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Scotts Head, Southernmost Point of Dominica | SBPR
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Uncommon Attraction: Skirting Two Seas at Scotts Head, Dominica

Uncommon Attraction: Skirting Two Seas at Scotts Head, Dominica

Amazing things happen where two bodies of water come together, nowhere more so in Dominica than at Scotts Head.

The most southern point of The Nature Island, Scotts Head is itself the pinnacle of a long dormant volcano that sprang from the ocean floor many centuries ago. It was its own separate island back then, but the persistent natural wave action of the two seas that meet here – the Atlantic and the Caribbean – created a land bridge over the years.

The difference between the two bodies of water is striking to see and experience here.

Looking out at Scotts Head with mainland Dominica at your back, the Atlantic chops and churns at the left, a stiff and steady breeze crashing waves into the land bridge, salt spray extending all the way across to Soufrière Bay on the other side.

At the right, the calm Caribbean waters in the bay bear nary a ripple. You’d think they’d have to be worlds away to be so different. Instead, a thin piece of land of their own making is all that separates them.

The contrast is fantastic to take in while walking along the land bridge, though that’s not the only draw here.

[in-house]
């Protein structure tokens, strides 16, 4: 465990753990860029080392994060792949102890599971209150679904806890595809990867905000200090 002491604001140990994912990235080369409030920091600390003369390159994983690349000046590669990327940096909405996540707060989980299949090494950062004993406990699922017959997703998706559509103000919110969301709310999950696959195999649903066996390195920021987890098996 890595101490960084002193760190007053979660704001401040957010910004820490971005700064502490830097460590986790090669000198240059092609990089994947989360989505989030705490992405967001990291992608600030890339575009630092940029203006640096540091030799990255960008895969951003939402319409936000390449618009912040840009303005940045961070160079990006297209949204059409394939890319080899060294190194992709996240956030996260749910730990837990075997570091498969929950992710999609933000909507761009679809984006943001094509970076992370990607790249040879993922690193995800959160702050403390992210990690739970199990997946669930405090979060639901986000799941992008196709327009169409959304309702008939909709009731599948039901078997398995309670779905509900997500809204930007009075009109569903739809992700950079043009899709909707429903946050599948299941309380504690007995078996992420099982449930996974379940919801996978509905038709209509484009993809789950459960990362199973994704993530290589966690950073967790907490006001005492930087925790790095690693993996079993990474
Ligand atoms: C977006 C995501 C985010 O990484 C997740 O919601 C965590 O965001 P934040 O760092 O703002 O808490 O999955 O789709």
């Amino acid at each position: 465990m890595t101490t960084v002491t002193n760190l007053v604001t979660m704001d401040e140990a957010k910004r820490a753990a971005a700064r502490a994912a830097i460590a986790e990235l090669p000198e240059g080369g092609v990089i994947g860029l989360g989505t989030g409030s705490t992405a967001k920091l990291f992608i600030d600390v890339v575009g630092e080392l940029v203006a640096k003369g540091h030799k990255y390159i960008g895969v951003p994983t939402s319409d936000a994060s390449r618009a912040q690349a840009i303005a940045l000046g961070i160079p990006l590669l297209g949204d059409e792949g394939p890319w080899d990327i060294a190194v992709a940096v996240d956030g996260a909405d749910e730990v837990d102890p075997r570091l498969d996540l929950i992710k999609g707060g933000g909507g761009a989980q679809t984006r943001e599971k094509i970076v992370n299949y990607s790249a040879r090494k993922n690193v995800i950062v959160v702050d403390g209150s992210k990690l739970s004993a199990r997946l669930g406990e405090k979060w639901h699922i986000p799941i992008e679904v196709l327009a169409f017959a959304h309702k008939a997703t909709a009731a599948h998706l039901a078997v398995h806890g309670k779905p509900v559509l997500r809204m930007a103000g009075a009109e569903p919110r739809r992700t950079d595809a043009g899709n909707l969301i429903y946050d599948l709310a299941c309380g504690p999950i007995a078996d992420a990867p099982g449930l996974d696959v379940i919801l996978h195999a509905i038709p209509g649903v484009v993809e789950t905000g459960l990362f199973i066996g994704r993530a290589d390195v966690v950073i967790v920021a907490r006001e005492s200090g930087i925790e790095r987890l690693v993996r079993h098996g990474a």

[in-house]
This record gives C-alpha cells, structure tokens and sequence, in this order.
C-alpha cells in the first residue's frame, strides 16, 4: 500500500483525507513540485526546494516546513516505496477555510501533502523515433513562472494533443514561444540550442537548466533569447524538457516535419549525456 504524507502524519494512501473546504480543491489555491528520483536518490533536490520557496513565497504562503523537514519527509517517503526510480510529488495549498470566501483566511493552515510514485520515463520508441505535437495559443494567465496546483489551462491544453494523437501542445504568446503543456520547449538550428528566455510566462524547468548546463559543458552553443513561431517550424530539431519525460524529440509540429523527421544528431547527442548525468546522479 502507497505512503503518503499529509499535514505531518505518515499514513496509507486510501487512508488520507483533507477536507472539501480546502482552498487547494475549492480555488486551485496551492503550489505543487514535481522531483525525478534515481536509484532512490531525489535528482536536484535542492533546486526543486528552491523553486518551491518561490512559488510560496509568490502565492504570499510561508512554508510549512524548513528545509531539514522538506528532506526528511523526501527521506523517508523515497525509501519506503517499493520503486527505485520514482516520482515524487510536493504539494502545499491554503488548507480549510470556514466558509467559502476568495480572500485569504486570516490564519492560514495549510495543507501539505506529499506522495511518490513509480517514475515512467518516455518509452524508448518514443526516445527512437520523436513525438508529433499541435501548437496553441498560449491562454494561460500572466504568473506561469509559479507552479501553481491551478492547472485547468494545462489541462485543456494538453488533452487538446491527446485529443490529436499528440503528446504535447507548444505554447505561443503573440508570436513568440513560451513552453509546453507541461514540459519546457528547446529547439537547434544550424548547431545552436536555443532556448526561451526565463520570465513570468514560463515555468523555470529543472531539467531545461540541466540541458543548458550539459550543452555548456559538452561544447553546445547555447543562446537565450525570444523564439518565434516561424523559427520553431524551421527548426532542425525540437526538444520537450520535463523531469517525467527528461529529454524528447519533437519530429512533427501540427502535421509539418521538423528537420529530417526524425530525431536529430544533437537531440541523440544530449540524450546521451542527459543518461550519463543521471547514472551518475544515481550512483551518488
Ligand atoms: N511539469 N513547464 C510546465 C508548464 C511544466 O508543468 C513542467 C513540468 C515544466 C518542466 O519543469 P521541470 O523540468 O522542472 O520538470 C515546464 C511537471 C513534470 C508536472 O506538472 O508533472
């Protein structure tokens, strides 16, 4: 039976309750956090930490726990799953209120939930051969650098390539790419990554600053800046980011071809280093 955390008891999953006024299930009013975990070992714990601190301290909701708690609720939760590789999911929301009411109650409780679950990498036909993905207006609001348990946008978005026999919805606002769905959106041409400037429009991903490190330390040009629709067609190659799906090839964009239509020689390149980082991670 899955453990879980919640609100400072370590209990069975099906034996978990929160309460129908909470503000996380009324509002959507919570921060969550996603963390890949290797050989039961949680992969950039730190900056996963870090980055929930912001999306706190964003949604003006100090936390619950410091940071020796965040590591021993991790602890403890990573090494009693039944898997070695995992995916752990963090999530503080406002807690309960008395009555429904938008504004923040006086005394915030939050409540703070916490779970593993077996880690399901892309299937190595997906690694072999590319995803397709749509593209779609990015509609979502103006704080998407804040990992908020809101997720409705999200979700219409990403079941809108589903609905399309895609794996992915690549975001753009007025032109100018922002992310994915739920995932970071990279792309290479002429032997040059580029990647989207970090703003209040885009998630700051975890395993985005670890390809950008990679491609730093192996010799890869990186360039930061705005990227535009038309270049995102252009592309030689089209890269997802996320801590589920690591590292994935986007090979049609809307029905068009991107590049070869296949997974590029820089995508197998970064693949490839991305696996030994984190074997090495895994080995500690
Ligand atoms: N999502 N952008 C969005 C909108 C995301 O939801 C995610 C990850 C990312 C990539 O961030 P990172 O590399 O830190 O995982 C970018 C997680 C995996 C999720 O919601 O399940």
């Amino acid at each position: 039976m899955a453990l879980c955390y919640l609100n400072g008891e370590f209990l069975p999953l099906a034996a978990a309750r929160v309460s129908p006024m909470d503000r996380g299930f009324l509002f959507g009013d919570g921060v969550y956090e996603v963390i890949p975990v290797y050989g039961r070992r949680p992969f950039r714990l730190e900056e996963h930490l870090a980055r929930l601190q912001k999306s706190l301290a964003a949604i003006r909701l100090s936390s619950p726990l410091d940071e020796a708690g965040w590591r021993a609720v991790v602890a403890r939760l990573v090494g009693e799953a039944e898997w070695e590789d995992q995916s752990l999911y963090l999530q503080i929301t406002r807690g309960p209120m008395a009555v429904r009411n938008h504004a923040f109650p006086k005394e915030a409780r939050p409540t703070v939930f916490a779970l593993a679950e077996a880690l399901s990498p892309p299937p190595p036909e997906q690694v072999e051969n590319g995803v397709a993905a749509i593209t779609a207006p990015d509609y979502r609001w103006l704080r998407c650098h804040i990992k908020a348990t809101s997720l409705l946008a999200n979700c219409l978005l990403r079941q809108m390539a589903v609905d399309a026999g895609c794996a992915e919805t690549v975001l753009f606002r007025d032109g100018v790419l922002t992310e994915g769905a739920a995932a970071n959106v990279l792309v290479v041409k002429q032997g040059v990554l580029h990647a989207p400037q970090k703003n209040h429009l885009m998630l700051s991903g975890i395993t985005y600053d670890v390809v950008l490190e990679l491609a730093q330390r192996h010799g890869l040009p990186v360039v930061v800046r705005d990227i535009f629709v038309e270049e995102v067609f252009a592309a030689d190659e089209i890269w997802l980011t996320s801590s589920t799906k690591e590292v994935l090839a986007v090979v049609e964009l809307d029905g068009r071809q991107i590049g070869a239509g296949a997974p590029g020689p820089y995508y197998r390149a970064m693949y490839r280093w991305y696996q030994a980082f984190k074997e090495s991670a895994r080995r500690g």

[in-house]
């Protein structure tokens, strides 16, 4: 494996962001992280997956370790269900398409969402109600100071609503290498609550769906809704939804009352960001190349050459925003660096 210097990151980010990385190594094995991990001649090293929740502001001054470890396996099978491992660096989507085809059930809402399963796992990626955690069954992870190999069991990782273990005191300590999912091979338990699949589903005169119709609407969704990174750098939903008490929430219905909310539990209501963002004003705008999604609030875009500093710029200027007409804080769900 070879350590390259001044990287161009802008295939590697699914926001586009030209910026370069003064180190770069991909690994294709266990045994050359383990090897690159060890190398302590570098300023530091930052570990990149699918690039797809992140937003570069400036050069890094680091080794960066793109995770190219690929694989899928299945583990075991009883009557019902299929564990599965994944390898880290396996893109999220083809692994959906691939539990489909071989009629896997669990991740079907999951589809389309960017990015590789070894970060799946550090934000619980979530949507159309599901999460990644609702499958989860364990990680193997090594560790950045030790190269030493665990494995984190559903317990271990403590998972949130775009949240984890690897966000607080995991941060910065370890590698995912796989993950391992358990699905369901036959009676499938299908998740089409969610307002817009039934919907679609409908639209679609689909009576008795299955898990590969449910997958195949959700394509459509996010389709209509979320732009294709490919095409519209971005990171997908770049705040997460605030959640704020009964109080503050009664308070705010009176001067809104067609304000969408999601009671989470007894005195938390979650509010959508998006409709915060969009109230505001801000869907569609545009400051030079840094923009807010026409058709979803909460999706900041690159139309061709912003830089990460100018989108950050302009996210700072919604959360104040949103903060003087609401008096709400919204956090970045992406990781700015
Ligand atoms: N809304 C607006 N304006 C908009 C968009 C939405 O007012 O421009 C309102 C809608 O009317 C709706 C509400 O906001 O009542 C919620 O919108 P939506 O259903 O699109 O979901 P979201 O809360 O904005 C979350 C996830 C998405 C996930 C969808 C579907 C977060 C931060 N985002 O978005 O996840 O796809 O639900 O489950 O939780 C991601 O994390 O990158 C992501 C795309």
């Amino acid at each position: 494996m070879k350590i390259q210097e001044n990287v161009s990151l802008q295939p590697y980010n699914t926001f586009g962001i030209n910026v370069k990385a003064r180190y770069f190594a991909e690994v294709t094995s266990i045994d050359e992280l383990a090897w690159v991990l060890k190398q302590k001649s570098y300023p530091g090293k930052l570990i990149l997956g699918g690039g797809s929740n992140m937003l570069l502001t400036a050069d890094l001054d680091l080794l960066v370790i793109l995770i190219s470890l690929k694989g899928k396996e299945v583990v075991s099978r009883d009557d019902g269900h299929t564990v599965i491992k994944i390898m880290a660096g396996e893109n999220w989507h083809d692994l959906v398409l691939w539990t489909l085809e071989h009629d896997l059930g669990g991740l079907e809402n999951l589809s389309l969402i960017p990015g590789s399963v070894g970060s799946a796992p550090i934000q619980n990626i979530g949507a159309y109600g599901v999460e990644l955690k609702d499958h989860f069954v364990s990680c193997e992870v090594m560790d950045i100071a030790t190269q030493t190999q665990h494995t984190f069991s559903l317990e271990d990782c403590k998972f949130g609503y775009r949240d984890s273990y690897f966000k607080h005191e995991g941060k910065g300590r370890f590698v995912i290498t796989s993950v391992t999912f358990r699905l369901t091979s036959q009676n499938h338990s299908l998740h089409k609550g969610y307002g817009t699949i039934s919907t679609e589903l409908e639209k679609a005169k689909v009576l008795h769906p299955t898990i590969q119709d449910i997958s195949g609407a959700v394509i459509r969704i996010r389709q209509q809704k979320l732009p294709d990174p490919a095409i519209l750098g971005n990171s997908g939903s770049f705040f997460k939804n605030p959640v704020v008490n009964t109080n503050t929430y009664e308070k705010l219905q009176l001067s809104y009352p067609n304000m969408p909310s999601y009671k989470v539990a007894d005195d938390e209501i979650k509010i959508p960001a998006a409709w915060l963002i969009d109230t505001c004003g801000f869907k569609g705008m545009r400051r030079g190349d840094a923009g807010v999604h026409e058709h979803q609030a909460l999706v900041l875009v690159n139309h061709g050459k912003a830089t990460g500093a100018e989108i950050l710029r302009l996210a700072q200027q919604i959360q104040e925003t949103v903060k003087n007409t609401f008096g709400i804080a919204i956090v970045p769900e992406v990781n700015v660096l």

Hiking up and around Scotts Head reveals a look into Dominica’s past. The point is named for Colonel George Scott, who played a key role in the British invasion that saw France lose Dominica in 1761. Scott eventually became Lt. Governor of the island and built a fort on Scotts Head, the ruins of which can still be explored today.

The sights and adventure below the waves here, though, are apparently even more thrilling.

I didn’t get to into the water during my stop here this past February, but if you’ve taken the plunge at Scotts Head and can share some insights, please share in the comments section below…

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  • Joe Trocino

    Geologically speaking, the narrow sand bar that attaches Scott’s Head to the mainland is called a “tombolo.” It is one of the many types of isthmuses that are found throughout the world.

  • Simon Walsh

    The snorkeling and diving around Scotts Head are absolutely amazing. If I want to take people to see hte best snorkeling on the island this is where I go. If you enter at the small beach on the Caribbean side and swim around the corner keeping the wall on your left you come to an amazing plateau full of colourful sponges and reef life. The plateau is fringed by a drop off that just disappears into the depths and makes for a very dramatic view. If you are up on the Fort and look North towards ROseau you can see this plateau and the drop off from up there. This wall is also one of my favourite second dives in the Caribbean, spectacular colour, lobsters, crabs and occasionally big pelagics passing by. It is beautiful from 100ft to the surface. Make a point to expore this area if you take the trouble to come down to this area. The top pf Scotts Head is a favourite place to watch for the green flash and sunsets in general.